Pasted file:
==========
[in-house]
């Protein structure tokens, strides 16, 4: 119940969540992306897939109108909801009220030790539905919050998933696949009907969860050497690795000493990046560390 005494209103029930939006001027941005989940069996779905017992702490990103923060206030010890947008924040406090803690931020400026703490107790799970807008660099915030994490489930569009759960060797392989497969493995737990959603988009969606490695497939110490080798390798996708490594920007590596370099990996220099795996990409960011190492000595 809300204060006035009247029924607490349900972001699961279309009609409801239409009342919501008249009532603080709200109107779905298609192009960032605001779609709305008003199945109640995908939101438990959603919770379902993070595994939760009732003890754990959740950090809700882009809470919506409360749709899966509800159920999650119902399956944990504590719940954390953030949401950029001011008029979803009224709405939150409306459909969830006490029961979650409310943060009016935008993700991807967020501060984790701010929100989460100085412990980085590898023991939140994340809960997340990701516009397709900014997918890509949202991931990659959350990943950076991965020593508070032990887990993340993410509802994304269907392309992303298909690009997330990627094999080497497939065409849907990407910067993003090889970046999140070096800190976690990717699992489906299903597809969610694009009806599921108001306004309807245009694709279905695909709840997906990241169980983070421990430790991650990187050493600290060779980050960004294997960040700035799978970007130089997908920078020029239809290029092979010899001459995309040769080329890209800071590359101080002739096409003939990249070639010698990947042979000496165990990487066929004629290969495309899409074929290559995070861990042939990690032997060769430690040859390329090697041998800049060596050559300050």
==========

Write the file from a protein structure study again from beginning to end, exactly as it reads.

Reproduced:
[in-house]
């Protein structure tokens, strides 16, 4: 119940969540992306897939109108909801009220030790539905919050998933696949009907969860050497690795000493990046560390 005494209103029930939006001027941005989940069996779905017992702490990103923060206030010890947008924040406090803690931020400026703490107790799970807008660099915030994490489930569009759960060797392989497969493995737990959603988009969606490695497939110490080798390798996708490594920007590596370099990996220099795996990409960011190492000595 809300204060006035009247029924607490349900972001699961279309009609409801239409009342919501008249009532603080709200109107779905298609192009960032605001779609709305008003199945109640995908939101438990959603919770379902993070595994939760009732003890754990959740950090809700882009809470919506409360749709899966509800159920999650119902399956944990504590719940954390953030949401950029001011008029979803009224709405939150409306459909969830006490029961979650409310943060009016935008993700991807967020501060984790701010929100989460100085412990980085590898023991939140994340809960997340990701516009397709900014997918890509949202991931990659959350990943950076991965020593508070032990887990993340993410509802994304269907392309992303298909690009997330990627094999080497497939065409849907990407910067993003090889970046999140070096800190976690990717699992489906299903597809969610694009009806599921108001306004309807245009694709279905695909709840997906990241169980983070421990430790991650990187050493600290060779980050960004294997960040700035799978970007130089997908920078020029239809290029092979010899001459995309040769080329890209800071590359101080002739096409003939990249070639010698990947042979000496165990990487066929004629290969495309899409074929290559995070861990042939990690032997060769430690040859390329090697041998800049060596050559300050």